The masked onset priming effect refers to the finding that in word naming, relative to an all-letter-different control prime (e.g., farm-SINK), response is faster when a target is preceded by a prime that shares just the initial letter with the target (e.g., save-SINK) (Forster & Davis, 1991). This effect has been interpreted within a dual-route framework as reflecting the serial nature of computation of phonology from orthography via the nonlexical route, and as such, has been used to argue against models of reading that compute phonology in parallel This chapter discusses an alternative view that the locus of the masked onset priming effect is further downstream, in the speech planning process.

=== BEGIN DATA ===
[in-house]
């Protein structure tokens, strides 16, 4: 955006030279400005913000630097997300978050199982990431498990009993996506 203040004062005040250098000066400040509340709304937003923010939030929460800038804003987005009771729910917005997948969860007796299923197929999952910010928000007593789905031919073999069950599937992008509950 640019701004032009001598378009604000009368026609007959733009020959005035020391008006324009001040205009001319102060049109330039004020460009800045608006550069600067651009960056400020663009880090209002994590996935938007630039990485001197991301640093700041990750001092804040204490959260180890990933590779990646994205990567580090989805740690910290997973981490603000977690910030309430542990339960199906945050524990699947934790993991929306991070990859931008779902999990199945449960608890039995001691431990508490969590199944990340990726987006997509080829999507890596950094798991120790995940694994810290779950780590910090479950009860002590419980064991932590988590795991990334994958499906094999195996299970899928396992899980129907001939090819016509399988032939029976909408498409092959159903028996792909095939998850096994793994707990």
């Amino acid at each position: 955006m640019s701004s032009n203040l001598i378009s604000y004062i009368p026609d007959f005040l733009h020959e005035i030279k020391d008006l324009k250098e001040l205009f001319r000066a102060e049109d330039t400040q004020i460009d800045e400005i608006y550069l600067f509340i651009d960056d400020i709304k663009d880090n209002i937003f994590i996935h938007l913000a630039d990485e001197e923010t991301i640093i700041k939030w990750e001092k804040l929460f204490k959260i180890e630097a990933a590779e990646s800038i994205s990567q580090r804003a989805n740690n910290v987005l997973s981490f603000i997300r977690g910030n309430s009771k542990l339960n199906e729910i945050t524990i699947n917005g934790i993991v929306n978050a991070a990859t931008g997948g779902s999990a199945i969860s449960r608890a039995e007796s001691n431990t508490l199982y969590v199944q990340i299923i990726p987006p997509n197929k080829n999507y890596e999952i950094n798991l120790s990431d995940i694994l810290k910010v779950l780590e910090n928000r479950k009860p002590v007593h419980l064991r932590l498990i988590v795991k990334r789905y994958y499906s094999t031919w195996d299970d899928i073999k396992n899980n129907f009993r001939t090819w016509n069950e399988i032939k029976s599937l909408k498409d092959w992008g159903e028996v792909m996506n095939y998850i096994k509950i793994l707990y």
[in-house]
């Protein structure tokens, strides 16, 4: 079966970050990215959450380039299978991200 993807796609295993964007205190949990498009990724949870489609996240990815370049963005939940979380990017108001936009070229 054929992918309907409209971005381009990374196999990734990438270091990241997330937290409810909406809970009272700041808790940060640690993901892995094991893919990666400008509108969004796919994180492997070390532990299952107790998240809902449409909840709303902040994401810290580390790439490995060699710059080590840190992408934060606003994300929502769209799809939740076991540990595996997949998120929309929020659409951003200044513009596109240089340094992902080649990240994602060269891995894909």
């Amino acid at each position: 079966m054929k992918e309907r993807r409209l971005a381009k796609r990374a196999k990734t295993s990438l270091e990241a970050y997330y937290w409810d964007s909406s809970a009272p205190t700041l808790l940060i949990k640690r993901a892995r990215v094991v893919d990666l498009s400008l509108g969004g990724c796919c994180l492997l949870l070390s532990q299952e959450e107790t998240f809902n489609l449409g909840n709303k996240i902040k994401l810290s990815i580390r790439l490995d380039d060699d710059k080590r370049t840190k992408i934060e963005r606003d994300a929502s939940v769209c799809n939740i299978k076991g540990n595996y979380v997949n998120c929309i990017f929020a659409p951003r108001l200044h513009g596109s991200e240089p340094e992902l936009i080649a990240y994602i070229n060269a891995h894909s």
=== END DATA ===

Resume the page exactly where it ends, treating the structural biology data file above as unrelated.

|Title of host publication||Masked Priming|
|Subtitle of host publication||The State of the Art|
|Editors||Sachiko Kinoshita, Stephen J. Lupker|
|Place of Publication||New York|
|Number of pages||9|
|Publication status||Published - 19 Jun 2003|